These Stocks Are Finally Recovering From Covid (There’s Still Time To Profit…)
If you haven’t been following along and reading my articles recently, you may be surprised to learn that the cruise industry is making a comeback. And as a result, cruise stocks are near the head of the pack in terms of performance this year.
This shouldn’t come as a total shocker if you read my article back at the end of January.
But what is shocking is that it’s been three years since the coronavirus put our world into a tailspin. We suffered through the most brutal stock market selloff in history. But the sudden bear market only lasted five months. You see, after the S&P 500 cratered 34% in only a month, the index only took five months to recover all of its losses, a 50% rally. (Remember, a 34% loss requires a 50% return just to get back to even.)
Except for cruise liners… they have yet to trade at the same levels seen before the pandemic started.
And it makes sense. The coronavirus stuck around much longer than many of us anticipated. And being stuck on a giant cruise ship, often nicknamed a “Corona Cruise,” wasn’t appealing to many. Or really even possible with all the mandates.
As you can see from the chart below, worldwide cruise ship passengers topped out at 27.5 million people in 2019 and quickly plummeted to levels not seen since 2000.
It’s common sense. These companies don’t make any money with nobody hopping on cruise ships. To stay afloat, they had to pile on debt and hope for the best.
Well, it seems those better days (at least for shareholders) are finally coming around.
Not only are share prices rebounding, but so is the cash flow — which longtime readers know is my favorite fundamental metric.
So let’s dive in and see exactly what’s going on that has stocks in the cruise industry surging with momentum. We’ll do that by zeroing in on one that I think is a particularly good target for a trade right now…
This Cruise Stock Has Serious Momentum…
Royal Caribbean Cruises (NYSE: RCL) is the second-largest cruise ship operator in the world. It controls 25% of global cruise ship capacity.
The company is about to finish up its newest (and largest) class of ship which it calls “Icon of the Seas.” This ship is set to debut in 2024 and will be the largest cruise ship in the world by gross tonnage. It will be able to hold 7,600 passengers and will have an incredible 20 decks.
If you’re into cruises, this thing looks like a blast.
But we’re not here to be awestruck by its ships. We’re here to make money from its stock.
First, let’s hit on some financial highlights, so we know what we are dealing with…
Before Covid struck, so 2019, Royal Caribbean pulled in $10.9 billion in revenue, $2.1 billion in operating profits, and $1.9 billion in net income. It also generated $3.7 billion in cash flow that year.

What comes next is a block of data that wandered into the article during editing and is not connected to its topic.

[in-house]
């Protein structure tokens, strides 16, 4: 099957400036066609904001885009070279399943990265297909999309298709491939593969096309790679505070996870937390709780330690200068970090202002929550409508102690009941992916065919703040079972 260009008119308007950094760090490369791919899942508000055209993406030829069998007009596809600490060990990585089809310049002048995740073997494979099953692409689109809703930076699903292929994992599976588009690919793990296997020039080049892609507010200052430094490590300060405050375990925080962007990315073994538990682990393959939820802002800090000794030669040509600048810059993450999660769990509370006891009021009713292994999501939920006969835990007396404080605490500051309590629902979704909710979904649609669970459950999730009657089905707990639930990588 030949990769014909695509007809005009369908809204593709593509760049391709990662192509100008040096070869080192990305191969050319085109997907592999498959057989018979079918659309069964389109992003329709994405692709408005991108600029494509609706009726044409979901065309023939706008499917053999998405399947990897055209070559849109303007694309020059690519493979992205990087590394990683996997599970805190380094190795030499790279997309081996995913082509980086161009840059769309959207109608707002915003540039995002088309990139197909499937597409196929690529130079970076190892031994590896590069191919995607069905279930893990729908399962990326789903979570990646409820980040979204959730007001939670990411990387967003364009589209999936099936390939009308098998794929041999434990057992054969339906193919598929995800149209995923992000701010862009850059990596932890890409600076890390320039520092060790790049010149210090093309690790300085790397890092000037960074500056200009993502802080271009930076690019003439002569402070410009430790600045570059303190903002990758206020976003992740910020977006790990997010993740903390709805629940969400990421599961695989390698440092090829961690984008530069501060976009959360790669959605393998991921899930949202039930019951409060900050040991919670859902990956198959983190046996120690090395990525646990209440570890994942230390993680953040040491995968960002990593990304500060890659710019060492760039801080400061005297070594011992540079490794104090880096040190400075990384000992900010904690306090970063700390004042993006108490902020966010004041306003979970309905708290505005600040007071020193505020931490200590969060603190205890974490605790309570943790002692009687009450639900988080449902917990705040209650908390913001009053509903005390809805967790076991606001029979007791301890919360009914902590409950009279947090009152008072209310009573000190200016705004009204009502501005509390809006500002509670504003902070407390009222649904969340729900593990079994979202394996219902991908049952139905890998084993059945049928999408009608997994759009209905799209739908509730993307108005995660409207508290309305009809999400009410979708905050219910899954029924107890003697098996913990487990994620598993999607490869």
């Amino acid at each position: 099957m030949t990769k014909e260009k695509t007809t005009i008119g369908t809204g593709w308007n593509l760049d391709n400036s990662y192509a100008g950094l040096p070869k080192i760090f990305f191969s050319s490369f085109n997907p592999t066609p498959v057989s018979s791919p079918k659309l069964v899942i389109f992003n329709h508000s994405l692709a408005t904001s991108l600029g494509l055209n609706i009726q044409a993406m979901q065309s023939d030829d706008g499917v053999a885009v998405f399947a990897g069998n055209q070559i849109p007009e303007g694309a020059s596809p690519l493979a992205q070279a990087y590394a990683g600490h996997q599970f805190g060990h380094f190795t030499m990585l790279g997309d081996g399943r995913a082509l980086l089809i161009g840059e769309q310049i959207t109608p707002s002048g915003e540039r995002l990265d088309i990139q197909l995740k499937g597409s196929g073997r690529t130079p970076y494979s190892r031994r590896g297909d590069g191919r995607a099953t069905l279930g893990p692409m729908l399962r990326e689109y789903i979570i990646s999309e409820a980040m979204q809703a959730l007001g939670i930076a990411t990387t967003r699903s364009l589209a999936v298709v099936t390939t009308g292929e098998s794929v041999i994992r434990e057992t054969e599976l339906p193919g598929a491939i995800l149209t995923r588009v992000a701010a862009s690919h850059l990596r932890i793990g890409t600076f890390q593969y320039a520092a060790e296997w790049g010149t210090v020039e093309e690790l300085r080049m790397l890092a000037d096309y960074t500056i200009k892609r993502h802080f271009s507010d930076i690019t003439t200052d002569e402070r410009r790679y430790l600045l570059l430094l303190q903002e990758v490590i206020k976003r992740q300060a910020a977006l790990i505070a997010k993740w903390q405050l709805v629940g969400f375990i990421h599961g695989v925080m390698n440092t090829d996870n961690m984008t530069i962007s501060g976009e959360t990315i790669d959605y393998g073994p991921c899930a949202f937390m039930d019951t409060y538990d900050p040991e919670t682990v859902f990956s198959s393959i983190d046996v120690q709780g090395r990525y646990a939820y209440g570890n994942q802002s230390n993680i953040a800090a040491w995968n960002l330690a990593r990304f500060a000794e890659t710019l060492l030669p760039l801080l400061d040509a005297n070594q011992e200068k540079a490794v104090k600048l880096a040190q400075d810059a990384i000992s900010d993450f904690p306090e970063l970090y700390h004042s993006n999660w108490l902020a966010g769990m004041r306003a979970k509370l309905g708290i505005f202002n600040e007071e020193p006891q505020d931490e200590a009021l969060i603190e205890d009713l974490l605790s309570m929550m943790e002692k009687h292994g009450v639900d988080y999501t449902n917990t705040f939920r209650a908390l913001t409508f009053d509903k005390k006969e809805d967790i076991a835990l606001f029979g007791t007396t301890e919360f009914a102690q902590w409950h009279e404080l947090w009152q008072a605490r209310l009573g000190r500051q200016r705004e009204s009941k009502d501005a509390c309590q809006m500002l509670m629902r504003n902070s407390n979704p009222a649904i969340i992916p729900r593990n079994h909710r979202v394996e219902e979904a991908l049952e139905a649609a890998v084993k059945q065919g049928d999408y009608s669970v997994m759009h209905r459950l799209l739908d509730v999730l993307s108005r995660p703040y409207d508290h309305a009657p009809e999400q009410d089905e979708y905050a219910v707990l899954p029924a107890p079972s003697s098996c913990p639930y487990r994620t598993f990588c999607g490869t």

In 2020 revenue shriveled to $2.2 billion, an 80% decrease from 2019. Cash flow in 2020 went deep in the red, coming in at -$3.7 billion.
2021 wasn’t any better… revenue slipped further to $1.5 billion. The company trimmed a considerable amount of fat and lost “only” $1.9 billion in cash flow that year.
These stats alone tell us why shares of many cruise liners haven’t made it back to their pre-covid levels.
But last year, the company finally saw the light at the end of the tunnel. Sales clocked in at $8.8 billion, and Royal Caribbean squeaked out $482 million in cash flow. That’s a massive improvement over the two prior years.
2023 is shaping up to be even better… estimates are calling for nearly $13 billion in sales (better than the $10.9 billion in 2019) and over $2.8 billion in cash flow.
Action To Take
Cruises are back. In fact, Royal Caribbean sold out its Icon of the Seas debut voyage in just 24 hours. The company’s financial turnaround and the possibility of the cruise liner operating under more normal conditions have provided considerable momentum.
As you can see, shares are up over 140% since their July low but are still trading way below their pre-pandemic highs.
Of course, another pandemic or virus mutation could scare potential cruise passengers away and hurt sales of cruise stocks. Cruise ships are also at risk of other things like accidents or natural disasters.
With that said, there’s plenty of optimism and momentum in cruise stocks, which bodes well for investors looking for a high-upside trade.
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